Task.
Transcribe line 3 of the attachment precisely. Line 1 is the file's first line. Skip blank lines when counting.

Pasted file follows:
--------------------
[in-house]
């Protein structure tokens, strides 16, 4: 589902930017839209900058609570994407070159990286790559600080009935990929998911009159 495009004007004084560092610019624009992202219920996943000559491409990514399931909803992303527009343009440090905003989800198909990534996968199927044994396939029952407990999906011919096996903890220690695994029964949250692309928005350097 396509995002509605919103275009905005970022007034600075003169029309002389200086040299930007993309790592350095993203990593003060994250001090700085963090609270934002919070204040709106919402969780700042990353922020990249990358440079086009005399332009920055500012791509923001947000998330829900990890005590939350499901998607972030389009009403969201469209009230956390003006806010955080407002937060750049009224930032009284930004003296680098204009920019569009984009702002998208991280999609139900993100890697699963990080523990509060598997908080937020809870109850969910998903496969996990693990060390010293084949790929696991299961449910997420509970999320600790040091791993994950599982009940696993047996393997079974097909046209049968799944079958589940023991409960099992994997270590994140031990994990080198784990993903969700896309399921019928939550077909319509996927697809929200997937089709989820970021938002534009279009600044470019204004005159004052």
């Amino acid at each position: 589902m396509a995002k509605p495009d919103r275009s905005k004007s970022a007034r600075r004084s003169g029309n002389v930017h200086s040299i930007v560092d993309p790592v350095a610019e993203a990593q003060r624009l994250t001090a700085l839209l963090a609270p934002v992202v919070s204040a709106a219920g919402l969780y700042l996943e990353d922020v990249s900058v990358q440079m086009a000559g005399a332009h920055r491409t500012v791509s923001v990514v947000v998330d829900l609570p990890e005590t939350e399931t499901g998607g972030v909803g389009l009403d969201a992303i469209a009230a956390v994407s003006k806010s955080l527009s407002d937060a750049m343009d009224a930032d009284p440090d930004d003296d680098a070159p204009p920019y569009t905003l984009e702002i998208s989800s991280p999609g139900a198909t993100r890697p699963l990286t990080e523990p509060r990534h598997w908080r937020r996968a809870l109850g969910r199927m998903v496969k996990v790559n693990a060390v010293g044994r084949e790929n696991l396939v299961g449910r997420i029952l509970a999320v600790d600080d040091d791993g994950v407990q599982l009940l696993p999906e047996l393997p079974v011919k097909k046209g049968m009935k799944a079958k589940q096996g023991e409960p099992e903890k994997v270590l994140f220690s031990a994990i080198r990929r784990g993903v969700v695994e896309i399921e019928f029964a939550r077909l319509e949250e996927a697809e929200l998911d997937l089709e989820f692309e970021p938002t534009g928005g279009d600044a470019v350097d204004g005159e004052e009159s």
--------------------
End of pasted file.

């Amino acid at each position: 589902m396509a995002k509605p495009d919103r275009s905005k004007s970022a007034r600075r004084s003169g029309n002389v930017h200086s040299i930007v560092d993309p790592v350095a610019e993203a990593q003060r624009l994250t001090a700085l839209l963090a609270p934002v992202v919070s204040a709106a219920g919402l969780y700042l996943e990353d922020v990249s900058v990358q440079m086009a000559g005399a332009h920055r491409t500012v791509s923001v990514v947000v998330d829900l609570p990890e005590t939350e399931t499901g998607g972030v909803g389009l009403d969201a992303i469209a009230a956390v994407s003006k806010s955080l527009s407002d937060a750049m343009d009224a930032d009284p440090d930004d003296d680098a070159p204009p920019y569009t905003l984009e702002i998208s989800s991280p999609g139900a198909t993100r890697p699963l990286t990080e523990p509060r990534h598997w908080r937020r996968a809870l109850g969910r199927m998903v496969k996990v790559n693990a060390v010293g044994r084949e790929n696991l396939v299961g449910r997420i029952l509970a999320v600790d600080d040091d791993g994950v407990q599982l009940l696993p999906e047996l393997p079974v011919k097909k046209g049968m009935k799944a079958k589940q096996g023991e409960p099992e903890k994997v270590l994140f220690s031990a994990i080198r990929r784990g993903v969700v695994e896309i399921e019928f029964a939550r077909l319509e949250e996927a697809e929200l998911d997937l089709e989820f692309e970021p938002t534009g928005g279009d600044a470019v350097d204004g005159e004052e009159s």